University of Oklahoma Press, 2016
Originally published in 1993, Ruined City (Fei Du) was banned by China’s State Publishing Administration for its explicit sexual content. Since then, Jia Pingwa’s novel of contemporary China’s social and economic transformation has become a bestseller. The story of a famous contemporary writer’s sexual and legal tangles, the novel uses comedy and parody to comment on issues of intellectual seriousness, censorship, and artistic integrity in a changing Chinese society. (Adapted from publisher’s description)
Jia Pingwa (1952- ) stands with Mo Yan and Yu Hua as one of the most prominent and prolific novelists in contemporary Chinese literature. His novels, short stories and essays have a large readership in mainland China, as well as in Hong Kong and Taiwan. The French translation of Ruined City won the French Prix Femina in 1997.
by Jee Leong Koh
Carcanet Press, 2015
Steep Tea is Singapore-born Jee Leong Koh’s fifth collection and the first to be published in the UK. Koh’s poems express many of the harsh and enriching circumstances of a postcolonial queer writer, in a voice both colloquial and musical. Like the poetry of Elizabeth Bishop, Eavan Boland and Lee Tzu Pheng, Koh’s writing is forged in the pleasures of reading, cultures and communities. (Adapted from publisher’s description)
“Here are short, deft narratives that map the mismatched patterns of male and female desire grounded in partial understandings of love. The author’s native Singapore sounds out sharply, often ironically, in counterpoint to the intimate domestic interiors that help to constitute what will surely be recognized as some of contemporary poetry’s classic love poems.” -David Kinloch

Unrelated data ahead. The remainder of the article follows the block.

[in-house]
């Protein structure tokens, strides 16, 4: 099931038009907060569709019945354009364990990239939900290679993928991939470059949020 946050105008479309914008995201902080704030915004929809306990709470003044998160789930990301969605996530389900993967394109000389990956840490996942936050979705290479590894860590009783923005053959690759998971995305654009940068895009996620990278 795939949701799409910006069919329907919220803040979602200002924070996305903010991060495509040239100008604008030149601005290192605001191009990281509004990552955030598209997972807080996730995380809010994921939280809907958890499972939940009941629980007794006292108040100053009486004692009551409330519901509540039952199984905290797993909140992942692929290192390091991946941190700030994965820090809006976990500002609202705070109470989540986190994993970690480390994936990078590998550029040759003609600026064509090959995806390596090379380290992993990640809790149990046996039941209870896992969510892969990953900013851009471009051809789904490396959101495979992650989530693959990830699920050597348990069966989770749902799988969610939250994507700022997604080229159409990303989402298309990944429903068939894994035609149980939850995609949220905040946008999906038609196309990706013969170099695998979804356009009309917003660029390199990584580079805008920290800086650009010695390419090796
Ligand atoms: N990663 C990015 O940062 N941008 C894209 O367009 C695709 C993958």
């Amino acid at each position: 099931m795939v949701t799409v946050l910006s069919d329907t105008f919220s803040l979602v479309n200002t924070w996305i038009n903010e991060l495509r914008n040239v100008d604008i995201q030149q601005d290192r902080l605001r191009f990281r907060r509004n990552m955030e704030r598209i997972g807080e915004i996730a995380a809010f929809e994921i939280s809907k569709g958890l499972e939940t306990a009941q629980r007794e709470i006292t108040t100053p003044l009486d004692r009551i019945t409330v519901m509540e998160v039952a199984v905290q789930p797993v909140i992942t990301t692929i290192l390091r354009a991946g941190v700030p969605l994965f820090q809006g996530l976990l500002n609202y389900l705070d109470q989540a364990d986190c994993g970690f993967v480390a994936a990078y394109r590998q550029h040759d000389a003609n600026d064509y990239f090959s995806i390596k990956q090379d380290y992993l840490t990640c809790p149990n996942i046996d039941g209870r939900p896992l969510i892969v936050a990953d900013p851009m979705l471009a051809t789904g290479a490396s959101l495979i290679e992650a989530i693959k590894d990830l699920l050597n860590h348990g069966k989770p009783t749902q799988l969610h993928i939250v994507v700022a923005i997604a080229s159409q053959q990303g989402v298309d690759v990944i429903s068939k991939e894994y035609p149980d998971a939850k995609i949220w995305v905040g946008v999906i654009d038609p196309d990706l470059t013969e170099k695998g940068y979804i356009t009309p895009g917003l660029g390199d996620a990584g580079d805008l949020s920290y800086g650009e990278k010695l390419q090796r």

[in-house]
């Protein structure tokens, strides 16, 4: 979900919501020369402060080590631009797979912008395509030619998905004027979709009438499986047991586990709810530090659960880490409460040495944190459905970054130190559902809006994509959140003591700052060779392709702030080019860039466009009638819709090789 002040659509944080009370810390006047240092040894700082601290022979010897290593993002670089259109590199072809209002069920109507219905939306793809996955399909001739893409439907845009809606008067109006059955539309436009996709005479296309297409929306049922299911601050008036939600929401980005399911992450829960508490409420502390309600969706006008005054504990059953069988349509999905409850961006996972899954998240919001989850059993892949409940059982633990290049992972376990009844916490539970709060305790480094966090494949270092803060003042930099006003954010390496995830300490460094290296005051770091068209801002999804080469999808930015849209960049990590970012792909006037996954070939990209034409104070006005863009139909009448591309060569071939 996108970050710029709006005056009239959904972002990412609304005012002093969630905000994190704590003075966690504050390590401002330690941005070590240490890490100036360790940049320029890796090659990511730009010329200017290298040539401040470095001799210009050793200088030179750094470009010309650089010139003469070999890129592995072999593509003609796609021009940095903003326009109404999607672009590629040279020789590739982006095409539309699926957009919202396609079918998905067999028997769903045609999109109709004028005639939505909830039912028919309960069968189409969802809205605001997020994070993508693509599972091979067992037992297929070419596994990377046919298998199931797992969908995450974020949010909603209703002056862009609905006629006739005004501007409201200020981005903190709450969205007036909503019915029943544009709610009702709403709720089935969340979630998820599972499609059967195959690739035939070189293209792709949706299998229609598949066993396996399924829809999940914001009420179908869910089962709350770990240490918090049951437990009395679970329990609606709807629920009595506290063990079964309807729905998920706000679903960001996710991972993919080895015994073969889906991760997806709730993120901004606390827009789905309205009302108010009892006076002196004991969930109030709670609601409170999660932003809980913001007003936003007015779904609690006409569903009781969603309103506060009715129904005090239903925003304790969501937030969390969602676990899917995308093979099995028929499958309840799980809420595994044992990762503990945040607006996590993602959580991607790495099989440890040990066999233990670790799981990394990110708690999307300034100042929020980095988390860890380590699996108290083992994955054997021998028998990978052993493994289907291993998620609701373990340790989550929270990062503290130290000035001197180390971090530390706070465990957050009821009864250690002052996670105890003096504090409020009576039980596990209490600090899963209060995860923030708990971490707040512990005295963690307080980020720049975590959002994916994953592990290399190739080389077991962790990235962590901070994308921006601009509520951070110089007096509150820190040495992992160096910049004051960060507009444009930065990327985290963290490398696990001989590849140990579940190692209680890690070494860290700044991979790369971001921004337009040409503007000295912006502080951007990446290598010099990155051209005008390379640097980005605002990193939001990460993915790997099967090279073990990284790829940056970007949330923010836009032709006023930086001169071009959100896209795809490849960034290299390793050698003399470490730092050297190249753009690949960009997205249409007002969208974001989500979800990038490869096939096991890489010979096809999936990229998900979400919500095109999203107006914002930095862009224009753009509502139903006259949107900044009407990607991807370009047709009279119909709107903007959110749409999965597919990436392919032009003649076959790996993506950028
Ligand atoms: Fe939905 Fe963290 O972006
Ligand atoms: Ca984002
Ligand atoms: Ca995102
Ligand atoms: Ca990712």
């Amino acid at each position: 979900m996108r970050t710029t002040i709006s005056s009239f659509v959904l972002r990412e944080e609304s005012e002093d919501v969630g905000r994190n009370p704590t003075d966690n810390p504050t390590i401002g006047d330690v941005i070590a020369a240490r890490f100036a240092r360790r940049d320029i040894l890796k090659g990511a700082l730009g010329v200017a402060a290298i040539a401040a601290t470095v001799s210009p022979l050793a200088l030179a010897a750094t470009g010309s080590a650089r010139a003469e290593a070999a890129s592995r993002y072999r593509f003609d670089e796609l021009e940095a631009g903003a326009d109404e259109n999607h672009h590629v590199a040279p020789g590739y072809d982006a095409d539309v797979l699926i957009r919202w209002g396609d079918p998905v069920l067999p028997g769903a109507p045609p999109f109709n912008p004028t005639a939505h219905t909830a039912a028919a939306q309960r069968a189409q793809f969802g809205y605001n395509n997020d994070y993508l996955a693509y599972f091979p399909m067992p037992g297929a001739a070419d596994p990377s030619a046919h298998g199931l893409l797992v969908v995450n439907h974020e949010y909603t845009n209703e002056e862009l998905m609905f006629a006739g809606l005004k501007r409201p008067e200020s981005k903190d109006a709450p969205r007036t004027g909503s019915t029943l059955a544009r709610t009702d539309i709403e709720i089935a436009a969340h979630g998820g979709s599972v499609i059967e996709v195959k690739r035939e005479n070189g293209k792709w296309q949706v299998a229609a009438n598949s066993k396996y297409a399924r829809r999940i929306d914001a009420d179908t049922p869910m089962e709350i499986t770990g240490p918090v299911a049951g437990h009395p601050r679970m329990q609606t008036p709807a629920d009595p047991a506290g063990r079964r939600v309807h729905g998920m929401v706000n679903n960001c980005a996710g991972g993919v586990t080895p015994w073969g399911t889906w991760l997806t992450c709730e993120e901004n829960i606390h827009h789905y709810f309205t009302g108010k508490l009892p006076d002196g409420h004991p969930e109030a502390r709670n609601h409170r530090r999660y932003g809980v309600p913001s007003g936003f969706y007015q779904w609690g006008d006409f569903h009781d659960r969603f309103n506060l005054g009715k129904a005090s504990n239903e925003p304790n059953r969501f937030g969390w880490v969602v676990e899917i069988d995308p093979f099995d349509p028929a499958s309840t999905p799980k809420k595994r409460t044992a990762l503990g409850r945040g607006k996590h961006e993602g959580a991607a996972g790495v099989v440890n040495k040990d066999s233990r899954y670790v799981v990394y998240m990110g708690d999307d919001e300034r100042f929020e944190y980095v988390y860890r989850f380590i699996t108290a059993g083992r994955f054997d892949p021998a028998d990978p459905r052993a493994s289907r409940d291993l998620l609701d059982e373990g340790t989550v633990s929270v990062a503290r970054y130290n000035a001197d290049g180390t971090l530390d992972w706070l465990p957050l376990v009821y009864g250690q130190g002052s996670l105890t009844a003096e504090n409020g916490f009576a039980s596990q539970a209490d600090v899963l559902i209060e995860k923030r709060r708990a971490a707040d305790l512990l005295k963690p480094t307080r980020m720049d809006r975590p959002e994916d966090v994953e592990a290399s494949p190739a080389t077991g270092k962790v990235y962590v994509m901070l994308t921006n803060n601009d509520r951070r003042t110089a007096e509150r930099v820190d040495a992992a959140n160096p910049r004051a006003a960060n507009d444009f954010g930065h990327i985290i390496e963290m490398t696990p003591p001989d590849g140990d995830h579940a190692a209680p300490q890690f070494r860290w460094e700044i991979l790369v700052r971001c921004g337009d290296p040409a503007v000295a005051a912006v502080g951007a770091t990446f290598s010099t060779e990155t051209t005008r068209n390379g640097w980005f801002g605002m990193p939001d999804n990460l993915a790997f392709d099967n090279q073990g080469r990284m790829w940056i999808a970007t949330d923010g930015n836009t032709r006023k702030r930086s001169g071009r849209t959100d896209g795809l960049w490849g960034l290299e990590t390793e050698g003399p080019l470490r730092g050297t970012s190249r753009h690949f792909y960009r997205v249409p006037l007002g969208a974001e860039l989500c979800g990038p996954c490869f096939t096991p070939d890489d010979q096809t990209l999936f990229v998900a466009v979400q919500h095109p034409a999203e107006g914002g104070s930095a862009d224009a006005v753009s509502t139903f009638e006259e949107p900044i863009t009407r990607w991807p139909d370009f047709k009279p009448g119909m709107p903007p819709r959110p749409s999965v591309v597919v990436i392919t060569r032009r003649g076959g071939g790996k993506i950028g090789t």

Jee Leong Koh was born and raised in Singapore and moved to New York in 2003. He has a BA in English from Oxford University and an MFA in Creative Writing from Sarah Lawrence College. He is the curator of the website Singapore Poetry and the cochair of the inaugural Singapore Literature Festival in New York City. He lives in New York City.
edited and translated by David E. Pollard
The Chinese University Press, 2014
Toward the end of the eighteenth century, Ji Xiaolan, widely regarded as the most eminent scholar and foremost wit of his age, published five collections of anecdotes and discourses on the interaction between the mundane and spirit worlds, and purely earthly life stories and happenings. Settings range from the milieux of peasants, servants, and merchants to those of governors and ministers, and extend to the far reaches of the Qing empire. They include pieces comparing comedy and tragedy, cruelty and kindness, corruption and integrity, erudition and ignorance, credulity and skepticism. (adapted from publisher’s website)
David E. Pollard was Professor of Chinese in the University of London and later Professor of Translation in the Chinese University of Hong Kong. His books include The True Story of Lu Xun (2002), Zhou Zuoren: Selected Essays (2006), and The Chinese Essay (1999).
by Wena Poon
CreateSpace Independent Publishing Platform, 2014
Shanghai, 1936. On the eve of World War II, the Jewish, Chinese and Japanese customers of a famous Viennese café on Zhoushan Road get together for an international project: to bake the ‘king of the cakes’, the legendary German baumkuchen. Illustrated with modern and vintage photography. (Amazon.com)
American novelist Wena Poon is the author of ten books of fiction, often exploring diaspora culture, transnational identity, and gender. Her stories have been widely anthologized and translated into French, Italian, and Chinese.